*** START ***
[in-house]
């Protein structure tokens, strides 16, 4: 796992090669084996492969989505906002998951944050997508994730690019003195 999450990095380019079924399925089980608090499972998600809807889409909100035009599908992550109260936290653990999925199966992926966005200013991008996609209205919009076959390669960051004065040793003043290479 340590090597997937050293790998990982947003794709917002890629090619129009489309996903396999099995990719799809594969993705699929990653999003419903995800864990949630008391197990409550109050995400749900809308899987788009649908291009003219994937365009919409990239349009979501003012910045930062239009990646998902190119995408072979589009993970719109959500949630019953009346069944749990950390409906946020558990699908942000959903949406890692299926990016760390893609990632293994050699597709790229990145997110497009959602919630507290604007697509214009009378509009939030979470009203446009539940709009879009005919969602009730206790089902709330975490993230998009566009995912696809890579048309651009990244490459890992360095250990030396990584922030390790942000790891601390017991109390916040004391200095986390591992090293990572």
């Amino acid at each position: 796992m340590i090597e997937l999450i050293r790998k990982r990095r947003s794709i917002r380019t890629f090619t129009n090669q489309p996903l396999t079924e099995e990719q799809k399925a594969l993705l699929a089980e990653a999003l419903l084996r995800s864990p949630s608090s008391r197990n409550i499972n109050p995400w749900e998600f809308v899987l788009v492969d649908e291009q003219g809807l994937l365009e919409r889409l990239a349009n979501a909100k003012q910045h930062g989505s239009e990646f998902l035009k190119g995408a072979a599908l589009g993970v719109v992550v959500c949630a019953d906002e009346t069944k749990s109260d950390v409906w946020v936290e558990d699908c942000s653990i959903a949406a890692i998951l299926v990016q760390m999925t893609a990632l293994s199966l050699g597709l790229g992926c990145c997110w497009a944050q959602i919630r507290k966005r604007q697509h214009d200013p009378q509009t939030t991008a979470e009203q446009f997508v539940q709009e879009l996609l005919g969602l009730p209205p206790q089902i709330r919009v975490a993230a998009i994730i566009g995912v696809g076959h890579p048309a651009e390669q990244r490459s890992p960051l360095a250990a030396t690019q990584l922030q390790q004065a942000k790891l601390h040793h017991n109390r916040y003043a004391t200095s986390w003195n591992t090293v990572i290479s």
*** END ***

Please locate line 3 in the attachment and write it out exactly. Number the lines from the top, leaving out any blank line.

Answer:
């Amino acid at each position: 796992m340590i090597e997937l999450i050293r790998k990982r990095r947003s794709i917002r380019t890629f090619t129009n090669q489309p996903l396999t079924e099995e990719q799809k399925a594969l993705l699929a089980e990653a999003l419903l084996r995800s864990p949630s608090s008391r197990n409550i499972n109050p995400w749900e998600f809308v899987l788009v492969d649908e291009q003219g809807l994937l365009e919409r889409l990239a349009n979501a909100k003012q910045h930062g989505s239009e990646f998902l035009k190119g995408a072979a599908l589009g993970v719109v992550v959500c949630a019953d906002e009346t069944k749990s109260d950390v409906w946020v936290e558990d699908c942000s653990i959903a949406a890692i998951l299926v990016q760390m999925t893609a990632l293994s199966l050699g597709l790229g992926c990145c997110w497009a944050q959602i919630r507290k966005r604007q697509h214009d200013p009378q509009t939030t991008a979470e009203q446009f997508v539940q709009e879009l996609l005919g969602l009730p209205p206790q089902i709330r919009v975490a993230a998009i994730i566009g995912v696809g076959h890579p048309a651009e390669q990244r490459s890992p960051l360095a250990a030396t690019q990584l922030q390790q004065a942000k790891l601390h040793h017991n109390r916040y003043a004391t200095s986390w003195n591992t090293v990572i290479s």